For some, though, rejection of an official faith was not simply a private act of conscience; many considered it an act of public of defiance. In rejecting the established churches, even the Protestant ones, evangelicals were calling on people to do what many thought a dangerous subversion of the social order: think for themselves. Evangelicalism in this sense then a source of an emerging emphasis on individual liberty - i.e. liberalism  - in the nineteenth century. Evangelicalism was not the only cause of emerging liberal ideals in the 19th century, but it was a powerful and highly visible one that many believed was shaking the foundation of good and proper British society.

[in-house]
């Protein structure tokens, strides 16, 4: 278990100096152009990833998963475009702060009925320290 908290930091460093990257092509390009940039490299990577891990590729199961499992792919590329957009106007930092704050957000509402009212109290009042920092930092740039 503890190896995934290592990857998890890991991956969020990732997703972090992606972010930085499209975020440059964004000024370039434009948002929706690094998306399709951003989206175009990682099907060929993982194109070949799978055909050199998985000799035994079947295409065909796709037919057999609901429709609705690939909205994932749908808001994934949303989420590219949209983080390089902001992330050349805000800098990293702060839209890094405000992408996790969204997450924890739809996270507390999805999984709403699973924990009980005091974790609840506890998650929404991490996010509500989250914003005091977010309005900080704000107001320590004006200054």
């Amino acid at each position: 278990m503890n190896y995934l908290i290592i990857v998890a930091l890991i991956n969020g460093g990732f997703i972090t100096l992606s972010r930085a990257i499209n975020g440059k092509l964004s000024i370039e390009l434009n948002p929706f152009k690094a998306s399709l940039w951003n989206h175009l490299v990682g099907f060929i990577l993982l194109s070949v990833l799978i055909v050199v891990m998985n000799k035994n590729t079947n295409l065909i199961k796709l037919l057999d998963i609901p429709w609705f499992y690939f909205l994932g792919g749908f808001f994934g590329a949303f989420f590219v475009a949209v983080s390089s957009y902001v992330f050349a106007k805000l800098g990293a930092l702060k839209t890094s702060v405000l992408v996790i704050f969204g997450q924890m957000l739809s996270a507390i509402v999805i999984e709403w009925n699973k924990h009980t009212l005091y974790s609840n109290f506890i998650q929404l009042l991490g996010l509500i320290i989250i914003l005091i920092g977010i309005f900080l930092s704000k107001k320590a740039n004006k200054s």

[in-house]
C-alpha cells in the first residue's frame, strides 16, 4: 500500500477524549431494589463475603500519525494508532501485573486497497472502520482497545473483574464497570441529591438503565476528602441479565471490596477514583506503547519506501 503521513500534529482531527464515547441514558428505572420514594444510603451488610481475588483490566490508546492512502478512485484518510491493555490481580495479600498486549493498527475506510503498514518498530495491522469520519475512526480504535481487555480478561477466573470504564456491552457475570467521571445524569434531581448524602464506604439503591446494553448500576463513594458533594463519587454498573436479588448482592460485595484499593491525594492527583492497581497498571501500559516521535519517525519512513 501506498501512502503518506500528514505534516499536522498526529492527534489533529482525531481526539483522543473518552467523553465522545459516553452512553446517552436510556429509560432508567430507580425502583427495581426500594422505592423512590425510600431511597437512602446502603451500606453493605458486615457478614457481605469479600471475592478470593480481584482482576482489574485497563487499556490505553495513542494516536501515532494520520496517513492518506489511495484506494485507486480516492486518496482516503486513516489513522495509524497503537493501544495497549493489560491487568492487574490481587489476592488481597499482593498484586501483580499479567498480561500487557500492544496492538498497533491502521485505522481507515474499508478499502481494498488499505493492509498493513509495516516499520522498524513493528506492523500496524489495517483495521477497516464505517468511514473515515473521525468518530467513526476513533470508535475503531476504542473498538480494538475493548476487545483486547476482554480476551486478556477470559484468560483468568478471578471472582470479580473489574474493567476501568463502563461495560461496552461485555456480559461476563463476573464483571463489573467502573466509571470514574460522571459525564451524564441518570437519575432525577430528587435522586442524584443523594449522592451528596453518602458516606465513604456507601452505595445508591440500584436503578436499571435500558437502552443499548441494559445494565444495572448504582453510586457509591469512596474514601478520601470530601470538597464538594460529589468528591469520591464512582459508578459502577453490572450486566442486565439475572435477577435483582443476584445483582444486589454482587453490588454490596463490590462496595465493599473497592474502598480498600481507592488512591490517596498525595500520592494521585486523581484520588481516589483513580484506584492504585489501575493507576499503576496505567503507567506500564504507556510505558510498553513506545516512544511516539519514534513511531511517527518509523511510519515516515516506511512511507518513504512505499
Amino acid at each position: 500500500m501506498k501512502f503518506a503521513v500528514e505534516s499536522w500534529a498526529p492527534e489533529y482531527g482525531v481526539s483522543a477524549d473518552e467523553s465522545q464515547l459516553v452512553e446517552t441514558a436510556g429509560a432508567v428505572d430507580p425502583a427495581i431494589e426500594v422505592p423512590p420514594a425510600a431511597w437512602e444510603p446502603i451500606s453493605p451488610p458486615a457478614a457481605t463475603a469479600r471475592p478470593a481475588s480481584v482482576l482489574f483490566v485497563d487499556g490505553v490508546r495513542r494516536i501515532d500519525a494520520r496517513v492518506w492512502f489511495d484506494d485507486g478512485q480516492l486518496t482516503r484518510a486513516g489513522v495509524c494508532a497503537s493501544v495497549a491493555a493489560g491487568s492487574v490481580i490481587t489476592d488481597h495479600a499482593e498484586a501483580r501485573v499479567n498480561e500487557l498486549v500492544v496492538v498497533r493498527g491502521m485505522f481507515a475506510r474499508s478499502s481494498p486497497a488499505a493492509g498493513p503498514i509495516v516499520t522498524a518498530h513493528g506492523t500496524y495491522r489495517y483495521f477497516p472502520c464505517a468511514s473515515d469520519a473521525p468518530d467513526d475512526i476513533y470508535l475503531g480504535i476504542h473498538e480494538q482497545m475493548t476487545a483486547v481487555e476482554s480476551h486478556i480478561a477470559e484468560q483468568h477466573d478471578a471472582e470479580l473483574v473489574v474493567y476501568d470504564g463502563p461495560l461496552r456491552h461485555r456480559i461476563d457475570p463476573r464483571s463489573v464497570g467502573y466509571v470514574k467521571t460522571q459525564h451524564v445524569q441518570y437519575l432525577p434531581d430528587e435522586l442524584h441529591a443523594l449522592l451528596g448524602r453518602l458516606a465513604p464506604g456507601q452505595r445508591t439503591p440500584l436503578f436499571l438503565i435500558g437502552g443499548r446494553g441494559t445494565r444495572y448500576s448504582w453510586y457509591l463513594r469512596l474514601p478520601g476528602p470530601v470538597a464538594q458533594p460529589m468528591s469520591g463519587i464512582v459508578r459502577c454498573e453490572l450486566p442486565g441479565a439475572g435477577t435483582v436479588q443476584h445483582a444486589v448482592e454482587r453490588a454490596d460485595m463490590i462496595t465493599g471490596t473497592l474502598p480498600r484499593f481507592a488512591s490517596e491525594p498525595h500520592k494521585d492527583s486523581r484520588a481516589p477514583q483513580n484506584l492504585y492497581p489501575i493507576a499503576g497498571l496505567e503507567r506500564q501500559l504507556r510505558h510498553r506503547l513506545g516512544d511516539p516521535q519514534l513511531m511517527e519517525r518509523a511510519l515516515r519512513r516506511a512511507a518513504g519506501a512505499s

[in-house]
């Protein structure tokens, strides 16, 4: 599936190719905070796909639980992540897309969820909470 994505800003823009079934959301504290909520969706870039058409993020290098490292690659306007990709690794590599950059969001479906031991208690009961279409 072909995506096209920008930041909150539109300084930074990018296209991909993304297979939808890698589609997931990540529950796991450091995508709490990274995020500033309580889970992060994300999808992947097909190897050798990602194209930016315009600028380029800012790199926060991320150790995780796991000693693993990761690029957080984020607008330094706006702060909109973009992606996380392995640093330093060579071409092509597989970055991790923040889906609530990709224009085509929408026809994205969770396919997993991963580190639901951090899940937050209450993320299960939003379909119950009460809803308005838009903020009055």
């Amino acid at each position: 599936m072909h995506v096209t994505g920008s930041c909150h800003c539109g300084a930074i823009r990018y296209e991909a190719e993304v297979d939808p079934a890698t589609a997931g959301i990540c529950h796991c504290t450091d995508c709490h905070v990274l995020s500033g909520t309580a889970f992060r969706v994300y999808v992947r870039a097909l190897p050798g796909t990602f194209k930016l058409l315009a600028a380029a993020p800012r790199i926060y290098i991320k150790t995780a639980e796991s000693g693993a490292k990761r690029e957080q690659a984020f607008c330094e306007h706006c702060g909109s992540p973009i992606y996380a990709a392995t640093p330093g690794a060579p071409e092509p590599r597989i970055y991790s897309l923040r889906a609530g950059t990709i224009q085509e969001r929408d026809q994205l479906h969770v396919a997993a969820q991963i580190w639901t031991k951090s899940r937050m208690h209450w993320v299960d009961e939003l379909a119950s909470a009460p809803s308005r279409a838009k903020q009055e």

Thus, in some ways, evangelicalism encouraged the expansion of early liberal thought in British North America. Good Christians voluntarily chose to become good Christians, they chose to follow Christ. They did not need a religious elite to tell them how to be good Christians. And many conservatives feared that such thinking spilled over into secular spheres; not only were Christians rejecting the authority of religious leaders, but such thinking also encouraged workers to reject the authority of bosses, wives and children to reject the authority of fathers, and citizens to reject the authority of their political elites. Good citizens voluntarily chose to become good citizens, they chose to follow be good citizens. Thus, for many, the parallel between faith and democracy was clear: ordinary people could make their own decisions, that women and men should be treated equally, before the laws of God, and of human authority. Evangelicalism rattled many traditional cages.